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We who love to share books know all about “Read-Alikes” – lists of book suggestions for those who want ideas on what to read next, based on a title they adored. Rachel Joyce, author of The Unlikely Pilgrimage of Harold Fry and others, has created the music shop equivalent to a read-alike list. Set in 1988 on down-at-its-heels Unity Street somewhere in England, Frank runs his store using the idea of what I might call “listen-alikes.” The records are organized, if you can call it that, to encourage serendipitous musical discovery – “If you like Genesis, trust me. You’ll love Mendelssohn.” Frank also uses music to help people, a kind of music therapy. When a customer with a broken heart comes in looking for Chopin, Frank convinces him to try Aretha Franklin’s Oh No Not My Baby. It’s exactly what he needed to hear. Life is pretty good for Frank – he lives above his shop and doesn’t make much money, but he is doing what he loves – sharing music, irritating salespeople by refusing to stock CDs, and with his fellow shopkeepers fighting against the deterioration of Unity Street. Until Ilse Brauchmann arrives, and upends his world. She’s German, she’s engaged, and, she tells the shocked Frank, she doesn’t listen to music. While technically, I suppose, this is a romance, it’s really about loss and grief, the importance of community, and about finding courage. I’ve come to anticipate Joyce’s great writing, and she doesn’t disappoint: “Music is about silence… the silence at the beginning of a piece of music is always different from the silence at the end… Because if you listen, the world changes.” And the music – oh, the music. Joyce includes an afterword thanking all those who helped with her research into music for this novel, inspiring Frank’s unlikely pairings (Puccini’s Tosca with Led Zep’s Stairway to Heaven!). Give yourself extra time to read this novel, because you’ll be pausing to play the music and really listen. Helpfully, there’s a Spotify playlist of all the music. A sweet novel that hits just the right notes as it celebrates music, independent business, and love against the odds, spanning decades from Frank’s early memories through to today’s world of iPhones and flash mobs. My thanks to Random House for the advance reading copy provided through NetGalley.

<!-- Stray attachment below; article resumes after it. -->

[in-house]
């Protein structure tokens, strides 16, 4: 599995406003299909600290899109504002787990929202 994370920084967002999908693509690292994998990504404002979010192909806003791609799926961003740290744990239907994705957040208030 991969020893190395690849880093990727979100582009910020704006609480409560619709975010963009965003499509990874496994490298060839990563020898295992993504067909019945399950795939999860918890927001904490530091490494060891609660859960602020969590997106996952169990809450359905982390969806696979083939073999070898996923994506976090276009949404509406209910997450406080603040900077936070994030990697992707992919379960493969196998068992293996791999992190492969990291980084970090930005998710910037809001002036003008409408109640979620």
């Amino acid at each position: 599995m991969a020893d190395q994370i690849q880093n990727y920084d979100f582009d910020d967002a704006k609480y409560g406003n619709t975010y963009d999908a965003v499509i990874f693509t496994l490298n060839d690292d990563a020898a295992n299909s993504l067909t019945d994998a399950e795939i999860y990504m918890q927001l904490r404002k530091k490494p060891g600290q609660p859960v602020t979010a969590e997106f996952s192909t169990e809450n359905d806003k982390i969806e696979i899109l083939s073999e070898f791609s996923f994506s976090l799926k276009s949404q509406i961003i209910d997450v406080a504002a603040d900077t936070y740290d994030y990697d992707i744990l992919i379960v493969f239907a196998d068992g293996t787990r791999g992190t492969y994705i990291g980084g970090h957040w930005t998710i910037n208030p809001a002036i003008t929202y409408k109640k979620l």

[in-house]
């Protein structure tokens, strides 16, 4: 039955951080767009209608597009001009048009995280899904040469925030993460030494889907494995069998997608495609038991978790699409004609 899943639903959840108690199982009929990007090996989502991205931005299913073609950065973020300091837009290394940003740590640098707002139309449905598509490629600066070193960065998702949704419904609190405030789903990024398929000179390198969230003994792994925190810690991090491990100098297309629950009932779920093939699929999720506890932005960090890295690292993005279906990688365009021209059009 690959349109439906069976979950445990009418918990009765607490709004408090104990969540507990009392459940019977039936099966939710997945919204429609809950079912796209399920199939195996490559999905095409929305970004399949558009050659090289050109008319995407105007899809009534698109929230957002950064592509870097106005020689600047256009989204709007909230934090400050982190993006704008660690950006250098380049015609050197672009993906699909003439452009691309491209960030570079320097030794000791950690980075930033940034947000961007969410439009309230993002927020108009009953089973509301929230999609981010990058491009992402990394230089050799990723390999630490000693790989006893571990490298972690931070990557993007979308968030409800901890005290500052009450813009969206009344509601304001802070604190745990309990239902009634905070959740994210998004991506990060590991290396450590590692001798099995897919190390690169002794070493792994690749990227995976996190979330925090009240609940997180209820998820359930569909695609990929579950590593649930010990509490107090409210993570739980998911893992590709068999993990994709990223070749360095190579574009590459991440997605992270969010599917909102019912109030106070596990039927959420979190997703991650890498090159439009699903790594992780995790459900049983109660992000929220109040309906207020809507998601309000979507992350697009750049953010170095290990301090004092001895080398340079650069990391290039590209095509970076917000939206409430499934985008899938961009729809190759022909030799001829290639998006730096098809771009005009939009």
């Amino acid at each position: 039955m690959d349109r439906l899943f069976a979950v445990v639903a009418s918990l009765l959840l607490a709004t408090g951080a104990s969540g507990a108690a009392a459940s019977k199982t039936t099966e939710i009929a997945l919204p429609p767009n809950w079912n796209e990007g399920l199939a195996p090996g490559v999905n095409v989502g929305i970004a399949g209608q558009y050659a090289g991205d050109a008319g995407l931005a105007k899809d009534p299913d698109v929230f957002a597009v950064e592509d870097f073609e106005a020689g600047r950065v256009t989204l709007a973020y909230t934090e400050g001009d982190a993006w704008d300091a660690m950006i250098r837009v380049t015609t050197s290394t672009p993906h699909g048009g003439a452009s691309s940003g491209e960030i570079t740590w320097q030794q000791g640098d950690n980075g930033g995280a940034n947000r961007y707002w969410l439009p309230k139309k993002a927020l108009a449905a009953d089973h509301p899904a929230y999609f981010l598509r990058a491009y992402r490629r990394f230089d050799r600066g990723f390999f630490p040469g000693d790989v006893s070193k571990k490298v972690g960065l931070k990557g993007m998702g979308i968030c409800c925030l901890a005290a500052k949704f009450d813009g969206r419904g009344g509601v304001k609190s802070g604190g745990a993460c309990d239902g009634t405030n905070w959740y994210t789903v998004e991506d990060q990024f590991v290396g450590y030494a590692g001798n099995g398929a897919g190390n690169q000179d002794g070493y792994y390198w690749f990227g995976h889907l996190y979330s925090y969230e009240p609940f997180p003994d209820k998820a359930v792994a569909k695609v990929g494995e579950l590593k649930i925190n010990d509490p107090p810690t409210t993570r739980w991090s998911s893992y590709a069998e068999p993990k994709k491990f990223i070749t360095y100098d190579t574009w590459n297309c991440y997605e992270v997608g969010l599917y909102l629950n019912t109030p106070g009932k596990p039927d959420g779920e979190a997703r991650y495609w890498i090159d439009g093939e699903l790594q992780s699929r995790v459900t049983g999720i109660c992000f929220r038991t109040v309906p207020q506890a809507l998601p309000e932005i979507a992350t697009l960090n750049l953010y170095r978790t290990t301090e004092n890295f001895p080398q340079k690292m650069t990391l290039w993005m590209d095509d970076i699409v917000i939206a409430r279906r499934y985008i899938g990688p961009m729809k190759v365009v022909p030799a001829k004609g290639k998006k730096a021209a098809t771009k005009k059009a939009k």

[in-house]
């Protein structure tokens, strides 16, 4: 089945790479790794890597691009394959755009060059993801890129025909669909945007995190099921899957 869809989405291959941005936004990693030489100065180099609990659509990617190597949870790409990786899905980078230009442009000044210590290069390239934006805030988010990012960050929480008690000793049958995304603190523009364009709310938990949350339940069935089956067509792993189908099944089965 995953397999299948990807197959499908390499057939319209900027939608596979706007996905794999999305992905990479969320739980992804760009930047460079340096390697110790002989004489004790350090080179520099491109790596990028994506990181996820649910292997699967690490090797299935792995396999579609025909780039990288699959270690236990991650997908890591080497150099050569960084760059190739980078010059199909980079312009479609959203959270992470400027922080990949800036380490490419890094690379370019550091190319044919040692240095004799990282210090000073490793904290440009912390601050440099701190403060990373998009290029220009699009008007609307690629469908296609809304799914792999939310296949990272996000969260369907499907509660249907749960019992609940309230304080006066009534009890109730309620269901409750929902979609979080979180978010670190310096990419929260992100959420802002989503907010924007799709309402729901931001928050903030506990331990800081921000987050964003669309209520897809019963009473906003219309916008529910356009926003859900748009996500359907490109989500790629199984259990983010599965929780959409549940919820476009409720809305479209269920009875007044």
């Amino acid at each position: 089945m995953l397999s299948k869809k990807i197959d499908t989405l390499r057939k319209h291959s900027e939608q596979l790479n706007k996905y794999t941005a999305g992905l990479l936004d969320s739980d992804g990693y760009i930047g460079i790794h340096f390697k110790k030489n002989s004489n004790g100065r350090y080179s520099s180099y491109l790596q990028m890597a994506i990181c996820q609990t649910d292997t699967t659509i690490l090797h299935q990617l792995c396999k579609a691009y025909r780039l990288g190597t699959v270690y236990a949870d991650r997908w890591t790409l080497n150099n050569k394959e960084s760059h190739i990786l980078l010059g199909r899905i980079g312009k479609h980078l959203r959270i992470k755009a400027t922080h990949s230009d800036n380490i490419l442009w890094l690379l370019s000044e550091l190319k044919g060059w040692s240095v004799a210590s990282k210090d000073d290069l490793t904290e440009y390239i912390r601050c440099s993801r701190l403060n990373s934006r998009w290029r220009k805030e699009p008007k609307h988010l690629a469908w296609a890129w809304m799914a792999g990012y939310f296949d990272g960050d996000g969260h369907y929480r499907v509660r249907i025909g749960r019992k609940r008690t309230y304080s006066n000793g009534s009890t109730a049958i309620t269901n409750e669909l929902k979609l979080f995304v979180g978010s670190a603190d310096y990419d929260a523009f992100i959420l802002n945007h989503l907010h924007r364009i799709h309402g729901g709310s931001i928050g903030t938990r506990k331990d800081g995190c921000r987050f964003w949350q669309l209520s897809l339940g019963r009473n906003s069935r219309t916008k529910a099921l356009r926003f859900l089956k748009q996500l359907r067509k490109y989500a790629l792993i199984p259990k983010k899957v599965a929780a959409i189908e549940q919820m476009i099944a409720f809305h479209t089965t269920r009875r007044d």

More discussion and reviews of this novel:
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If you’re like me, you don’t like fluffy fic. And if you’re like me, you also prefer your romance fiction to be on the edgier, darker, angstier side.